Santa Barbara Dog Trainer in National Contest

Marla Cooper’s Dogs Spritz and Synergy Participate in Dog Agility Competition This Weekend

Marla Cooper and her border collie Synergy
Courtesy Photo

When she’s not teaching at Channel Islands High School in Oxnard, Marla Cooper can be found training with her four competitive boarder collies or organizing dog agility workshops across the country. Cooper is a serious dog lover who has become an expert in dog training through experimentation and studying with professional trainers and competitors around the world. Cooper used to teach obedience courses, but ever since she saw her first agility demo in 1999, she was hooked. “It’s a full time hobby,” says Cooper.

Two of Cooper’s border collies, Spritz, and his daughter, Synergy, will be competing in the Purina Pro Incredible Dog Challenge on May 30 at Huntington Beach State Park. The premiere canine event features dogs from around the region participating in different “Olympic-style” events including, dog diving, freestyle flying disc, head-to-head weave poles, hurdle racing, and agility. The course is not pre-determined, and the dogs are judged on how quickly and accurately they can complete the 20 obstacles with the cue of their owners.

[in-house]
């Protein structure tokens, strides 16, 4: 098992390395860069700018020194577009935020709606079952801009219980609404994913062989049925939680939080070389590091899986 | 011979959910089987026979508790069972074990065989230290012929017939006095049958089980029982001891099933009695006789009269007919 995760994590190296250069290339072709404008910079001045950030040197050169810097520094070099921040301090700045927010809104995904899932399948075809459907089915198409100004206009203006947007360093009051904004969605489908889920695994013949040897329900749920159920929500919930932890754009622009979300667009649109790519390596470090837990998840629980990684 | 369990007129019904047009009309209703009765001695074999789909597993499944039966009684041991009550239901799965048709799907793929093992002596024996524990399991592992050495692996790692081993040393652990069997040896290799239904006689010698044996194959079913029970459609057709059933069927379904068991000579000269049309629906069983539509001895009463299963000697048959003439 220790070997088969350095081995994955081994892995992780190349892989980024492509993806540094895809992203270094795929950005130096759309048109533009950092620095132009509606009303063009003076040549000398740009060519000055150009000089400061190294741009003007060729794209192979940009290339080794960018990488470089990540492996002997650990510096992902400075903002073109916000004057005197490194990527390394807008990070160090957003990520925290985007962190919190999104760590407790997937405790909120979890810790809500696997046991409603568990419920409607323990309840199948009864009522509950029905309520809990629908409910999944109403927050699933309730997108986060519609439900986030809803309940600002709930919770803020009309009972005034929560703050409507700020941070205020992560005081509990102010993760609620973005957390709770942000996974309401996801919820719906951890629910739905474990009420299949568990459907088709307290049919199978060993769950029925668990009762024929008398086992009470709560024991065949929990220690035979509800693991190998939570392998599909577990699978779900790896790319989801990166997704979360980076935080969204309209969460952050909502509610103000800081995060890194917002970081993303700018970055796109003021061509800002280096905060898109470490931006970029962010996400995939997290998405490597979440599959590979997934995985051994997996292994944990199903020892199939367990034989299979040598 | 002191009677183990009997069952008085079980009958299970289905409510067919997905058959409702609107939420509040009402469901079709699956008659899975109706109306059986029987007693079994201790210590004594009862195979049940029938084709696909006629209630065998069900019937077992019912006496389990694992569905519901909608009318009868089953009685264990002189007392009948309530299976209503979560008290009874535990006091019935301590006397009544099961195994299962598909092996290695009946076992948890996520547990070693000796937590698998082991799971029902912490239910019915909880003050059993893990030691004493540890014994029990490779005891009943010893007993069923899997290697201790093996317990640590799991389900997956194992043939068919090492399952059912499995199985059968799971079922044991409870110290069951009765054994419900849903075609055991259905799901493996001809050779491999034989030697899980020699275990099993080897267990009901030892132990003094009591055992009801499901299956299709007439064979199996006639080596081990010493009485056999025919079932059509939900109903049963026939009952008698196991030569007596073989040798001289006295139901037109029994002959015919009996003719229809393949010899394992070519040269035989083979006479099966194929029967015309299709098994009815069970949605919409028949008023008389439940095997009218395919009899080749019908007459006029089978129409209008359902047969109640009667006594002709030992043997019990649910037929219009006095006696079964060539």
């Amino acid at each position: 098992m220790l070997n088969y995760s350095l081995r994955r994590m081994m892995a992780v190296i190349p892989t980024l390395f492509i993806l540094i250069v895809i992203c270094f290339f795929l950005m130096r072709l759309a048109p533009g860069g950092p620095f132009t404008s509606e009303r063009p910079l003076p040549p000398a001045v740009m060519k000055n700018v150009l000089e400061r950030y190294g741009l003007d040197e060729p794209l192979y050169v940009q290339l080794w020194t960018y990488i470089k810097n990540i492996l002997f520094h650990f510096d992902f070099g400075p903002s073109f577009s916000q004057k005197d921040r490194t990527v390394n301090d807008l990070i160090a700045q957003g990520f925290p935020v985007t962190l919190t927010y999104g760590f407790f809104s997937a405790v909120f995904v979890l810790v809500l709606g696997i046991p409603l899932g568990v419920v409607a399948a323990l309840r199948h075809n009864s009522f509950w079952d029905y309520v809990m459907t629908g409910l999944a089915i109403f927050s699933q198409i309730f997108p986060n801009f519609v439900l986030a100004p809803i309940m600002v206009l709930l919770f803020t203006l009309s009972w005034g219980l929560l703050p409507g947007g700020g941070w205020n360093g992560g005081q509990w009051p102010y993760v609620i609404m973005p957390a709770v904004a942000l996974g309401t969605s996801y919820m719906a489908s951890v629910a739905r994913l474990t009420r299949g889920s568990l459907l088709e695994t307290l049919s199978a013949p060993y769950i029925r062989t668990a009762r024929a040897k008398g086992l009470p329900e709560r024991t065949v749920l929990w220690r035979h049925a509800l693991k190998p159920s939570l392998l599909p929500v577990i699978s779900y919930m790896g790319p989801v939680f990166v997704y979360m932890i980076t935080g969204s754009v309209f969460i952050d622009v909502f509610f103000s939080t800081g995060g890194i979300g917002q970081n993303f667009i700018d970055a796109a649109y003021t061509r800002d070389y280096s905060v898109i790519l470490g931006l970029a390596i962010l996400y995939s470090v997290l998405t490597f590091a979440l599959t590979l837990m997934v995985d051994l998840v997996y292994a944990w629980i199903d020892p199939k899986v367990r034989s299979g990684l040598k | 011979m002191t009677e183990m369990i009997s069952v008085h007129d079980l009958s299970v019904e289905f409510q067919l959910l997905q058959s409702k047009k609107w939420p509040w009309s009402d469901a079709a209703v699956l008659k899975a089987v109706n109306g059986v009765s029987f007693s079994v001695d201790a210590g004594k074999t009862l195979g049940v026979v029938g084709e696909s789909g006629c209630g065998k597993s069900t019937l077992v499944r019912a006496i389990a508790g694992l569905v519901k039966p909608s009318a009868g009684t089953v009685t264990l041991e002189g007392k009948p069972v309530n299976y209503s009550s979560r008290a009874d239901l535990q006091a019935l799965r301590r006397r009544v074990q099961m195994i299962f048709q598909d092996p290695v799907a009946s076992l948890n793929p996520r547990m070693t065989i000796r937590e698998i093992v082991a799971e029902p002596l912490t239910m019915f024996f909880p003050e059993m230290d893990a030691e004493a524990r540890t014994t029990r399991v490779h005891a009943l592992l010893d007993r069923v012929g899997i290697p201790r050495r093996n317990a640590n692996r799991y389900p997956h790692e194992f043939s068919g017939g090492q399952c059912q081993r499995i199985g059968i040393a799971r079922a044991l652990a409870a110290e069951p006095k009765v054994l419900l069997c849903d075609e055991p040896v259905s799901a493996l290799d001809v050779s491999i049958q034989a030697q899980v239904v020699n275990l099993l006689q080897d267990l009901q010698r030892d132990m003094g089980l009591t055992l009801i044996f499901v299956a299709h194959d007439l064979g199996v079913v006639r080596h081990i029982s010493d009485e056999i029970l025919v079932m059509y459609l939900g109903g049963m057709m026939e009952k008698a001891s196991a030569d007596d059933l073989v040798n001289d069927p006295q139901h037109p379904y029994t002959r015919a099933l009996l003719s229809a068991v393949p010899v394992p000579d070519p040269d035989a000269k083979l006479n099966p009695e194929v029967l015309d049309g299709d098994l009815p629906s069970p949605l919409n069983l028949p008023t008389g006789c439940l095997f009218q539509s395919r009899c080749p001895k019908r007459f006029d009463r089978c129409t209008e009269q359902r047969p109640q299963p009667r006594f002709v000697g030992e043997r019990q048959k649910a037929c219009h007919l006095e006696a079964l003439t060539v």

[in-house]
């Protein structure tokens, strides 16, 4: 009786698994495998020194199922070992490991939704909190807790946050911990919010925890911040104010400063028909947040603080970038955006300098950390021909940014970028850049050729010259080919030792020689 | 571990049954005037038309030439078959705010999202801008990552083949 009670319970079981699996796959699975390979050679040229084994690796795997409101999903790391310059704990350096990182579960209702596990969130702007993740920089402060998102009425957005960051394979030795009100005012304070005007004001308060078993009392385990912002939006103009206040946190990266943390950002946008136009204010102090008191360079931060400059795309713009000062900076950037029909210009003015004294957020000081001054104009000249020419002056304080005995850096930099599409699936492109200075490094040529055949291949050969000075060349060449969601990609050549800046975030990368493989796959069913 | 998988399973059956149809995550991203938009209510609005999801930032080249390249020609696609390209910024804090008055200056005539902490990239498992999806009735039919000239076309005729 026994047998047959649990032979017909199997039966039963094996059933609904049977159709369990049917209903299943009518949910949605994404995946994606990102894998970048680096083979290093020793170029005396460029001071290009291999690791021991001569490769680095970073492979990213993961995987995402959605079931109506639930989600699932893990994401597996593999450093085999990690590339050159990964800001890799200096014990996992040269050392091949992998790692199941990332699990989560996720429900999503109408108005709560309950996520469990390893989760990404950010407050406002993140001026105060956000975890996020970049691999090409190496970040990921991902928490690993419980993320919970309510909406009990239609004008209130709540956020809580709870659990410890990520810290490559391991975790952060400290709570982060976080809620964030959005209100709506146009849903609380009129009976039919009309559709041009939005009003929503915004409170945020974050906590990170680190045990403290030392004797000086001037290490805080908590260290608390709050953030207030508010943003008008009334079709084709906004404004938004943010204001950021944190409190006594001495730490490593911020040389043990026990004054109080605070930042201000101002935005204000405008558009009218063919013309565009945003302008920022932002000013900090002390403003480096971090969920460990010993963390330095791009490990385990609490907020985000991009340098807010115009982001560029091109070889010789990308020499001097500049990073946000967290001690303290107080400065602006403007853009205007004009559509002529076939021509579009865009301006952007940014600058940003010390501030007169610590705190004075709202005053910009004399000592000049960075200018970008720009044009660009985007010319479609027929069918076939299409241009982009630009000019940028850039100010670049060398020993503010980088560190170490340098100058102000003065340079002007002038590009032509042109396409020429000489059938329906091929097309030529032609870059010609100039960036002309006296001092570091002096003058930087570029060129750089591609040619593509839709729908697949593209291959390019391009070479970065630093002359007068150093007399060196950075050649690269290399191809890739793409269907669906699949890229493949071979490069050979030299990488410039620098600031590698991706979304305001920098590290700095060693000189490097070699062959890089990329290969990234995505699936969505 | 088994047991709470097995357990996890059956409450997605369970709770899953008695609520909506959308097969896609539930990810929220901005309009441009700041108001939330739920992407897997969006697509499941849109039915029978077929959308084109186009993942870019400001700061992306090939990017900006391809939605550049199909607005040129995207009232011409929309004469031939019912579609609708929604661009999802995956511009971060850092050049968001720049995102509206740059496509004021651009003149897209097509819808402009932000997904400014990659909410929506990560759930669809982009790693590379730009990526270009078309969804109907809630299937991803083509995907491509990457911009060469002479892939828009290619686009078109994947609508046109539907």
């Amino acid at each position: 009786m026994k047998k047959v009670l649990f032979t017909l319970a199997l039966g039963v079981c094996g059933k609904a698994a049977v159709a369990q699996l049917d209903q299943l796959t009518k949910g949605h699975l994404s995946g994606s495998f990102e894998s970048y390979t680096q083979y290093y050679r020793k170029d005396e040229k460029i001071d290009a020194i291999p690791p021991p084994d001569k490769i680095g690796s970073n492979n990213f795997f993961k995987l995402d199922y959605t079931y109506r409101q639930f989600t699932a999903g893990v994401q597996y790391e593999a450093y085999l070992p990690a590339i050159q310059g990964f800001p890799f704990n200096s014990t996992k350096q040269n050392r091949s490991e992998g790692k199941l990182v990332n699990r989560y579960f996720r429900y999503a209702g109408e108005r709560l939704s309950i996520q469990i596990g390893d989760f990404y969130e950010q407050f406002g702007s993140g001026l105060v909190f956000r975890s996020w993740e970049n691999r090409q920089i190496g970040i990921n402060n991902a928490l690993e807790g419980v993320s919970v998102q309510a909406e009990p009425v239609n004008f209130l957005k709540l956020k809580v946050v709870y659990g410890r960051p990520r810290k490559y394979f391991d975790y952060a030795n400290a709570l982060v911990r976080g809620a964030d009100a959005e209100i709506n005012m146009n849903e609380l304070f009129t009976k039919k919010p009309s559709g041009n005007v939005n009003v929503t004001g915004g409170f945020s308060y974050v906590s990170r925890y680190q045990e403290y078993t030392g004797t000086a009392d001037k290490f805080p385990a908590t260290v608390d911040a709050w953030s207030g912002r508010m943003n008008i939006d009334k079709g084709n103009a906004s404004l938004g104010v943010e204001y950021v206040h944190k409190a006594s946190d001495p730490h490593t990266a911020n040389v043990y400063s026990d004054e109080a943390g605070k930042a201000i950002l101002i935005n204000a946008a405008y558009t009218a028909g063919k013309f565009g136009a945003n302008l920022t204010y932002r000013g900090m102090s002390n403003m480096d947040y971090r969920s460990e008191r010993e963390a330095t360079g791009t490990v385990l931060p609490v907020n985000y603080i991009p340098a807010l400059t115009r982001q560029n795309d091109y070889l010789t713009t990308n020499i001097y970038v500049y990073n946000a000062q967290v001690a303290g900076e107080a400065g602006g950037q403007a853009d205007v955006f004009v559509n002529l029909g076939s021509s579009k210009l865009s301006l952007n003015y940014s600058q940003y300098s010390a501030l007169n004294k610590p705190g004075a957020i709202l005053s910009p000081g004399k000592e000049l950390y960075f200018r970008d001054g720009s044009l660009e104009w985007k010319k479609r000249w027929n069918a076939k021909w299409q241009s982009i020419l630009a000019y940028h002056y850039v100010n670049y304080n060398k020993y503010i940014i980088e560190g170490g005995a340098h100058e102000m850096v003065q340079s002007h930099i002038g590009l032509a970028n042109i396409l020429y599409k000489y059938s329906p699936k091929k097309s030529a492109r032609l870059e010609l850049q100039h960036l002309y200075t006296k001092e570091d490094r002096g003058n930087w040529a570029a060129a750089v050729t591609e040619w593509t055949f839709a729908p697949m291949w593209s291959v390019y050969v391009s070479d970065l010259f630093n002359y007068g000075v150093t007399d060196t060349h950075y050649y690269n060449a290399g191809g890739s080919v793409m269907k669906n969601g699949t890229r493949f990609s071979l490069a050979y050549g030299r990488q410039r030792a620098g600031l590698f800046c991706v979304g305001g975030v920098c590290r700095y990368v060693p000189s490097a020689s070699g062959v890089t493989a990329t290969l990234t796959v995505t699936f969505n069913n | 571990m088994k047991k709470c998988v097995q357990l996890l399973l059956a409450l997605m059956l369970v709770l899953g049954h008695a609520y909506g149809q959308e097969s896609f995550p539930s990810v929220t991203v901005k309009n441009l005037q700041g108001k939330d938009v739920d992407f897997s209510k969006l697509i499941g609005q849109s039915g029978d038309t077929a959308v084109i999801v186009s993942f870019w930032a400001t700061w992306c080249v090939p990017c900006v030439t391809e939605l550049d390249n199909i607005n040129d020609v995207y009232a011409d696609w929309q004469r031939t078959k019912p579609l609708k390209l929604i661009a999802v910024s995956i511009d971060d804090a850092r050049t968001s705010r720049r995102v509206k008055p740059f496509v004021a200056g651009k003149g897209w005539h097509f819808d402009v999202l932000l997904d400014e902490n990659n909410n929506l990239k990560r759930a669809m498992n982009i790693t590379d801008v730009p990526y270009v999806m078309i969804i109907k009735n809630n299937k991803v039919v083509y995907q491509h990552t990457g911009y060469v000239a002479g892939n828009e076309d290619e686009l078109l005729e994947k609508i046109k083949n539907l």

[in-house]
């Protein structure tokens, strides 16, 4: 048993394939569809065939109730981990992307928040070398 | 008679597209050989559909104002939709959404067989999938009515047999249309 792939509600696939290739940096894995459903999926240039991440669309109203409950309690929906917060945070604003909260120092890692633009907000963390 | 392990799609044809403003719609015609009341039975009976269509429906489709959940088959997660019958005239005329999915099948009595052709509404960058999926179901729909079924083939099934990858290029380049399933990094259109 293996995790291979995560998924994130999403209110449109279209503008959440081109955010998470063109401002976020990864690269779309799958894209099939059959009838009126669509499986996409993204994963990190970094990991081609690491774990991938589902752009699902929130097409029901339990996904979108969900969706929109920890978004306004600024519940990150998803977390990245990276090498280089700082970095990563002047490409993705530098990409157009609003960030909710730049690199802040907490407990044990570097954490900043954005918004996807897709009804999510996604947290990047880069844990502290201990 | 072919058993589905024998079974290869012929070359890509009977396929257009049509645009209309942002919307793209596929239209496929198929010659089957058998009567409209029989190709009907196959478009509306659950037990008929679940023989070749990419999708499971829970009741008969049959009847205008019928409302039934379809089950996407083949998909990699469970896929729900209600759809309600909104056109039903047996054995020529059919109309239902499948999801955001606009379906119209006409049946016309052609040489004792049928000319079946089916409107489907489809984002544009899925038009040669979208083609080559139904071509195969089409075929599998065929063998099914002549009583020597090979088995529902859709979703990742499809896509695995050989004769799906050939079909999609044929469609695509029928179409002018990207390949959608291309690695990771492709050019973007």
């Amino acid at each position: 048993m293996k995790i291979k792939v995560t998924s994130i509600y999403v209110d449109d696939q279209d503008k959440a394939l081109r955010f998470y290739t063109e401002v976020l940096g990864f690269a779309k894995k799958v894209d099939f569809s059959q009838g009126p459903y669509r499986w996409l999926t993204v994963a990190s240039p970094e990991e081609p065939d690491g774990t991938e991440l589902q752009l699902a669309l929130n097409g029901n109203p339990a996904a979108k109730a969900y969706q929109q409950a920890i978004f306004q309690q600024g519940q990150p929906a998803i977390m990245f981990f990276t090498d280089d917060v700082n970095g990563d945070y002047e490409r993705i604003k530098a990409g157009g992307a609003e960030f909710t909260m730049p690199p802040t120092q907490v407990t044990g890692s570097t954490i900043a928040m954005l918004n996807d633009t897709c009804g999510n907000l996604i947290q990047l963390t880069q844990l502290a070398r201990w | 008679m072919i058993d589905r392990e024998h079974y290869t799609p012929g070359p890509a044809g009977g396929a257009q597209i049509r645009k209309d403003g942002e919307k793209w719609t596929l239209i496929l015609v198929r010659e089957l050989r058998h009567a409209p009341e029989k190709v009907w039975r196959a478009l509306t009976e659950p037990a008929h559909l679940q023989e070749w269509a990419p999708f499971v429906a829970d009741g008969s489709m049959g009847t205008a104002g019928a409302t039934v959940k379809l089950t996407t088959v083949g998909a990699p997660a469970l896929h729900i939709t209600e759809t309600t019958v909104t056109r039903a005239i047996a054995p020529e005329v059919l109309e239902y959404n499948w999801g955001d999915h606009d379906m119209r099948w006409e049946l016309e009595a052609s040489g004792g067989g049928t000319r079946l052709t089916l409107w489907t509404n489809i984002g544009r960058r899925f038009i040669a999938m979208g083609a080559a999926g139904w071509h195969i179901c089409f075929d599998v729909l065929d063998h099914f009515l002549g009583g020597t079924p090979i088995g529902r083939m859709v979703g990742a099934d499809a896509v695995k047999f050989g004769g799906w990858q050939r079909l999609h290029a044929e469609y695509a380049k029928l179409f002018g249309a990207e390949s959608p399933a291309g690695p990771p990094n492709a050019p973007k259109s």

“You don’t realize until you do a sport like this how connected you can be with your dog,” said Cooper. “It’s like they know what I’m thinking.”

This won’t be Spritz or Synergy’s first competition, as the two of them have travelled around the country for national competitions and crossed boarders for competitions in Italy, Slovakia, and Peru. At the upcoming event, Spritz will be competing in the 30-weave and Synergy will be competing in big dog agility. If they win, they will be qualified for the National Finals in St. Louis, Missouri at the Purina Farms.

Cooper and her dogs practice a couple nights a week with the Goleta Valley Dog Club at Girsh Park where the focus is on building coordination, balance, confidence, and socialization skills through positive reinforcement.

“When you’re training for a pet, you focus on sit, stay and stationary things,” explains Cooper. “When training for agility, it’s a lot more fun action stuff.”


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